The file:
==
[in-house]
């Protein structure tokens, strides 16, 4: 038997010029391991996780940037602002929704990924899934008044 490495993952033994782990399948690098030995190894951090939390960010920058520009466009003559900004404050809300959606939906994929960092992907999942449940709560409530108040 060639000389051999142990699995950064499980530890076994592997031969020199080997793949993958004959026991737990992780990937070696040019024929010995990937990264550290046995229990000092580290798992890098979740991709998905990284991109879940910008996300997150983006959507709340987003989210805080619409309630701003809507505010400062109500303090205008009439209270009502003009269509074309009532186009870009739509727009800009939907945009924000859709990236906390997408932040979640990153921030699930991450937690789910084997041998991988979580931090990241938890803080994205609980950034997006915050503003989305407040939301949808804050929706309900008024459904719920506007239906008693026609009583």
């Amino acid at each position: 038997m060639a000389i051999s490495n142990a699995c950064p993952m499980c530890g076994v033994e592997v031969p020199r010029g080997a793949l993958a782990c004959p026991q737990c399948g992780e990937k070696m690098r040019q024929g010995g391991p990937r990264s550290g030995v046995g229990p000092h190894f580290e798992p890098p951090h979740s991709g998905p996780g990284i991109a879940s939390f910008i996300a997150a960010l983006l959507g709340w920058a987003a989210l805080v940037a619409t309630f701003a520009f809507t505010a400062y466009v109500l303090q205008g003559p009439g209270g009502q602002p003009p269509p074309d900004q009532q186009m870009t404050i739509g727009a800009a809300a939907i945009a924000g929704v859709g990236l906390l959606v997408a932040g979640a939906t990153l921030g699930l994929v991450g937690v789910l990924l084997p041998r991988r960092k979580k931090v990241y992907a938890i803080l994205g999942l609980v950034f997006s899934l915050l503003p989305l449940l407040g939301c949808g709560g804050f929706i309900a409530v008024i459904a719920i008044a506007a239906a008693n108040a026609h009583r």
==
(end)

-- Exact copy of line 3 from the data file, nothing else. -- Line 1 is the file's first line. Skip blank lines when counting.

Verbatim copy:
């Amino acid at each position: 038997m060639a000389i051999s490495n142990a699995c950064p993952m499980c530890g076994v033994e592997v031969p020199r010029g080997a793949l993958a782990c004959p026991q737990c399948g992780e990937k070696m690098r040019q024929g010995g391991p990937r990264s550290g030995v046995g229990p000092h190894f580290e798992p890098p951090h979740s991709g998905p996780g990284i991109a879940s939390f910008i996300a997150a960010l983006l959507g709340w920058a987003a989210l805080v940037a619409t309630f701003a520009f809507t505010a400062y466009v109500l303090q205008g003559p009439g209270g009502q602002p003009p269509p074309d900004q009532q186009m870009t404050i739509g727009a800009a809300a939907i945009a924000g929704v859709g990236l906390l959606v997408a932040g979640a939906t990153l921030g699930l994929v991450g937690v789910l990924l084997p041998r991988r960092k979580k931090v990241y992907a938890i803080l994205g999942l609980v950034f997006s899934l915050l503003p989305l449940l407040g939301c949808g709560g804050f929706i309900a409530v008024i459904a719920i008044a506007a239906a008693n108040a026609h009583r």